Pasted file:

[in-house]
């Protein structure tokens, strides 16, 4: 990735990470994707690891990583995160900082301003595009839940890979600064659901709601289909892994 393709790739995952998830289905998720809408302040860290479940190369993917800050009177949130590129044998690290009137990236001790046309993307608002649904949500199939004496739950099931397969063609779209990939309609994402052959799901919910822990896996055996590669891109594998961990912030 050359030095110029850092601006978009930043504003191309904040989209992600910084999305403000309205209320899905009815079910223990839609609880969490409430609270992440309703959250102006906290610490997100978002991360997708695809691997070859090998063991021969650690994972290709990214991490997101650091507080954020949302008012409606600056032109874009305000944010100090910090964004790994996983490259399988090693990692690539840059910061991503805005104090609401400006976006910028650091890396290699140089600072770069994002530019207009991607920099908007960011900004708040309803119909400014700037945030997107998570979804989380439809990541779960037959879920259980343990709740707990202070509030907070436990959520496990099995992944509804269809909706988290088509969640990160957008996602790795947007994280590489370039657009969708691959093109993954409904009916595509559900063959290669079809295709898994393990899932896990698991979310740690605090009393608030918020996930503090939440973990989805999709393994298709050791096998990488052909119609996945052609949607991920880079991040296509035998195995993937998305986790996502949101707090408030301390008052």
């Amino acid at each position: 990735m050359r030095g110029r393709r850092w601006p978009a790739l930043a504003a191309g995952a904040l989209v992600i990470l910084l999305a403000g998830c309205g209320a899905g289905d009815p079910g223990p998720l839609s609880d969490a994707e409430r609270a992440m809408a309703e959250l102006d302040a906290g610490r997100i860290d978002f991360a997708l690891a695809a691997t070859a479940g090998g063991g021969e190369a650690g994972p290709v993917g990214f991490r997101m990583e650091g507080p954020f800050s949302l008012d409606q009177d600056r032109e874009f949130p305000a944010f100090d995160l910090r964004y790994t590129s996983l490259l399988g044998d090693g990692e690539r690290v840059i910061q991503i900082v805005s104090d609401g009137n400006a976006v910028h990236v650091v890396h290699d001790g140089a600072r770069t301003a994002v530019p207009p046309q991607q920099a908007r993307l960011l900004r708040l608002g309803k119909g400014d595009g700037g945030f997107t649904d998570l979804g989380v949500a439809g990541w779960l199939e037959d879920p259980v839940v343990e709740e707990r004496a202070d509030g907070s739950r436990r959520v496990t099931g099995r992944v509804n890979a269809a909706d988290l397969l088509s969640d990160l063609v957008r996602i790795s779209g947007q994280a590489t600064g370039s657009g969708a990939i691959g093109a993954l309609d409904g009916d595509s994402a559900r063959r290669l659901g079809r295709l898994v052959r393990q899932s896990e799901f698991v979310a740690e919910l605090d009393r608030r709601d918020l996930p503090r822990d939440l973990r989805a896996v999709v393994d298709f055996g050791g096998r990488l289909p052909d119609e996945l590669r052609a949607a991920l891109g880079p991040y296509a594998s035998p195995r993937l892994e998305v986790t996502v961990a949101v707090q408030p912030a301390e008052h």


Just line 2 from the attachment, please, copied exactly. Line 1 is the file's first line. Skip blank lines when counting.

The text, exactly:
């Protein structure tokens, strides 16, 4: 990735990470994707690891990583995160900082301003595009839940890979600064659901709601289909892994 393709790739995952998830289905998720809408302040860290479940190369993917800050009177949130590129044998690290009137990236001790046309993307608002649904949500199939004496739950099931397969063609779209990939309609994402052959799901919910822990896996055996590669891109594998961990912030 050359030095110029850092601006978009930043504003191309904040989209992600910084999305403000309205209320899905009815079910223990839609609880969490409430609270992440309703959250102006906290610490997100978002991360997708695809691997070859090998063991021969650690994972290709990214991490997101650091507080954020949302008012409606600056032109874009305000944010100090910090964004790994996983490259399988090693990692690539840059910061991503805005104090609401400006976006910028650091890396290699140089600072770069994002530019207009991607920099908007960011900004708040309803119909400014700037945030997107998570979804989380439809990541779960037959879920259980343990709740707990202070509030907070436990959520496990099995992944509804269809909706988290088509969640990160957008996602790795947007994280590489370039657009969708691959093109993954409904009916595509559900063959290669079809295709898994393990899932896990698991979310740690605090009393608030918020996930503090939440973990989805999709393994298709050791096998990488052909119609996945052609949607991920880079991040296509035998195995993937998305986790996502949101707090408030301390008052």